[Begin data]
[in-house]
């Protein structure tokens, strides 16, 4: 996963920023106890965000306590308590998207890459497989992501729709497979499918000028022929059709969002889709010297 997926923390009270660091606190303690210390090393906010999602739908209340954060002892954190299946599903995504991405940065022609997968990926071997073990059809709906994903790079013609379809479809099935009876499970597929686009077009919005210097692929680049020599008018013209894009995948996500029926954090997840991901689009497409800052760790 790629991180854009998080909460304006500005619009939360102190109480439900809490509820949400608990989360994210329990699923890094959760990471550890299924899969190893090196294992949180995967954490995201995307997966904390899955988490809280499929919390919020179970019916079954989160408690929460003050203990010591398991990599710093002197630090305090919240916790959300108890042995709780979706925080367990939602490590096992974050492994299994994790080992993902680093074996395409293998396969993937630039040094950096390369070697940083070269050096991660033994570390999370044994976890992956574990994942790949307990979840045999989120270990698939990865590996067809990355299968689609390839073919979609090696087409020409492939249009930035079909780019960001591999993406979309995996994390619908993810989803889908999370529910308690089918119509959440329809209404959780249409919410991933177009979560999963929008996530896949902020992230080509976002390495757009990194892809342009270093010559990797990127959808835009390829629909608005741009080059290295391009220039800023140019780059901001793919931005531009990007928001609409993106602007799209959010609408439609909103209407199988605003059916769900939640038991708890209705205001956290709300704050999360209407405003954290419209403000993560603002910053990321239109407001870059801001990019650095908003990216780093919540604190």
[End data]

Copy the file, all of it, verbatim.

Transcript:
[in-house]
């Protein structure tokens, strides 16, 4: 996963920023106890965000306590308590998207890459497989992501729709497979499918000028022929059709969002889709010297 997926923390009270660091606190303690210390090393906010999602739908209340954060002892954190299946599903995504991405940065022609997968990926071997073990059809709906994903790079013609379809479809099935009876499970597929686009077009919005210097692929680049020599008018013209894009995948996500029926954090997840991901689009497409800052760790 790629991180854009998080909460304006500005619009939360102190109480439900809490509820949400608990989360994210329990699923890094959760990471550890299924899969190893090196294992949180995967954490995201995307997966904390899955988490809280499929919390919020179970019916079954989160408690929460003050203990010591398991990599710093002197630090305090919240916790959300108890042995709780979706925080367990939602490590096992974050492994299994994790080992993902680093074996395409293998396969993937630039040094950096390369070697940083070269050096991660033994570390999370044994976890992956574990994942790949307990979840045999989120270990698939990865590996067809990355299968689609390839073919979609090696087409020409492939249009930035079909780019960001591999993406979309995996994390619908993810989803889908999370529910308690089918119509959440329809209404959780249409919410991933177009979560999963929008996530896949902020992230080509976002390495757009990194892809342009270093010559990797990127959808835009390829629909608005741009080059290295391009220039800023140019780059901001793919931005531009990007928001609409993106602007799209959010609408439609909103209407199988605003059916769900939640038991708890209705205001956290709300704050999360209407405003954290419209403000993560603002910053990321239109407001870059801001990019650095908003990216780093919540604190």